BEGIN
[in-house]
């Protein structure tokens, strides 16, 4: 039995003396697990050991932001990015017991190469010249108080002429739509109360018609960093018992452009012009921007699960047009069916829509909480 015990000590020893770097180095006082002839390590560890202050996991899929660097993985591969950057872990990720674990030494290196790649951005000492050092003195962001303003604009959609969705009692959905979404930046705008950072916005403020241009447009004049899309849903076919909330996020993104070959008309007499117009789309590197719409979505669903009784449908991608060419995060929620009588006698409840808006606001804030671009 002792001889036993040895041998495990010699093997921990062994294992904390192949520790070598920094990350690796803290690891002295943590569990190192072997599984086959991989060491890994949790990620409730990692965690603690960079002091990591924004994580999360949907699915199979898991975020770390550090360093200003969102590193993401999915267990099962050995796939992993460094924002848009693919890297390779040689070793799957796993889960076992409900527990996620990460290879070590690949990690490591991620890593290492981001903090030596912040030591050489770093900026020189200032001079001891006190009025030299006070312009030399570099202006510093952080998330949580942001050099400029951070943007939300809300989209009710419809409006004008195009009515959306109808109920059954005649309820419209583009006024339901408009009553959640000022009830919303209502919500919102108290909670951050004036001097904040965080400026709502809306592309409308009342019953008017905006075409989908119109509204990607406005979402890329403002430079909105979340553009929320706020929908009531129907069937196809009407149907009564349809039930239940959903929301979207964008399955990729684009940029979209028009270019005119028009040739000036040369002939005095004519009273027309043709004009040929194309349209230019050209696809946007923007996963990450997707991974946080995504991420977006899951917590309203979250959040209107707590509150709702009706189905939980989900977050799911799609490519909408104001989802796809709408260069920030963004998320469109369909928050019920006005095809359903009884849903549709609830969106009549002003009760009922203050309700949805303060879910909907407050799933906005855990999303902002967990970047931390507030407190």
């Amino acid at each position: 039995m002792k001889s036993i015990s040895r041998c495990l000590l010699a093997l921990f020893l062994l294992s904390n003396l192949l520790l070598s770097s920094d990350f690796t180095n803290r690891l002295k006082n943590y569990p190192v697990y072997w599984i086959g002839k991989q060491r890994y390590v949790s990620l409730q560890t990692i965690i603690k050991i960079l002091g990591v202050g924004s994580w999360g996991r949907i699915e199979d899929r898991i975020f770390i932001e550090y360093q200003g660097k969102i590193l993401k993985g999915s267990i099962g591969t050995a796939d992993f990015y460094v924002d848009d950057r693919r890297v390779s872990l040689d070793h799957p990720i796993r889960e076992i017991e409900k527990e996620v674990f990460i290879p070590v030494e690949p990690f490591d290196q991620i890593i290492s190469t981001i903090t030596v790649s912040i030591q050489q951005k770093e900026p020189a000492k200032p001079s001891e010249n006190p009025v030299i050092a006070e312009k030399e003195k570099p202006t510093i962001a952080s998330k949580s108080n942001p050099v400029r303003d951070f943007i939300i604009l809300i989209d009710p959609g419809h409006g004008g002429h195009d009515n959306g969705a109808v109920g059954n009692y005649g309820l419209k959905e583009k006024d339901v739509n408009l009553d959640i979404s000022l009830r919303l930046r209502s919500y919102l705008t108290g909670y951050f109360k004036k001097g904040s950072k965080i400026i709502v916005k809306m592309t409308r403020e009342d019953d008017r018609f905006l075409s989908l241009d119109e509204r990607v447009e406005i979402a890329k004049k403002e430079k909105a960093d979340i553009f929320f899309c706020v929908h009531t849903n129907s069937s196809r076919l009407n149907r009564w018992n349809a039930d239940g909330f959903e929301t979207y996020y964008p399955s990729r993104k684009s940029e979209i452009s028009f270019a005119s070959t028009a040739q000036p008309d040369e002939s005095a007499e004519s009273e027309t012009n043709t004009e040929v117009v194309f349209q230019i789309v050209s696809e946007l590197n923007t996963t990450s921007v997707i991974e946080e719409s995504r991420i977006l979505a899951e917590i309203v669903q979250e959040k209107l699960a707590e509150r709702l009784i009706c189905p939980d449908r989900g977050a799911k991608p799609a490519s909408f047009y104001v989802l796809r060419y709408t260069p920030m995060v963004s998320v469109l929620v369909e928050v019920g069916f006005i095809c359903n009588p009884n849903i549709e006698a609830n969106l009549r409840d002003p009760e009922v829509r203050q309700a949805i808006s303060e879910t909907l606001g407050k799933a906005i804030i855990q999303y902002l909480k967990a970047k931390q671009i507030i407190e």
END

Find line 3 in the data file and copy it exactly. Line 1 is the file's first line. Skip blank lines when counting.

């Amino acid at each position: 039995m002792k001889s036993i015990s040895r041998c495990l000590l010699a093997l921990f020893l062994l294992s904390n003396l192949l520790l070598s770097s920094d990350f690796t180095n803290r690891l002295k006082n943590y569990p190192v697990y072997w599984i086959g002839k991989q060491r890994y390590v949790s990620l409730q560890t990692i965690i603690k050991i960079l002091g990591v202050g924004s994580w999360g996991r949907i699915e199979d899929r898991i975020f770390i932001e550090y360093q200003g660097k969102i590193l993401k993985g999915s267990i099962g591969t050995a796939d992993f990015y460094v924002d848009d950057r693919r890297v390779s872990l040689d070793h799957p990720i796993r889960e076992i017991e409900k527990e996620v674990f990460i290879p070590v030494e690949p990690f490591d290196q991620i890593i290492s190469t981001i903090t030596v790649s912040i030591q050489q951005k770093e900026p020189a000492k200032p001079s001891e010249n006190p009025v030299i050092a006070e312009k030399e003195k570099p202006t510093i962001a952080s998330k949580s108080n942001p050099v400029r303003d951070f943007i939300i604009l809300i989209d009710p959609g419809h409006g004008g002429h195009d009515n959306g969705a109808v109920g059954n009692y005649g309820l419209k959905e583009k006024d339901v739509n408009l009553d959640i979404s000022l009830r919303l930046r209502s919500y919102l705008t108290g909670y951050f109360k004036k001097g904040s950072k965080i400026i709502v916005k809306m592309t409308r403020e009342d019953d008017r018609f905006l075409s989908l241009d119109e509204r990607v447009e406005i979402a890329k004049k403002e430079k909105a960093d979340i553009f929320f899309c706020v929908h009531t849903n129907s069937s196809r076919l009407n149907r009564w018992n349809a039930d239940g909330f959903e929301t979207y996020y964008p399955s990729r993104k684009s940029e979209i452009s028009f270019a005119s070959t028009a040739q000036p008309d040369e002939s005095a007499e004519s009273e027309t012009n043709t004009e040929v117009v194309f349209q230019i789309v050209s696809e946007l590197n923007t996963t990450s921007v997707i991974e946080e719409s995504r991420i977006l979505a899951e917590i309203v669903q979250e959040k209107l699960a707590e509150r709702l009784i009706c189905p939980d449908r989900g977050a799911k991608p799609a490519s909408f047009y104001v989802l796809r060419y709408t260069p920030m995060v963004s998320v469109l929620v369909e928050v019920g069916f006005i095809c359903n009588p009884n849903i549709e006698a609830n969106l009549r409840d002003p009760e009922v829509r203050q309700a949805i808006s303060e879910t909907l606001g407050k799933a906005i804030i855990q999303y902002l909480k967990a970047k931390q671009i507030i407190e």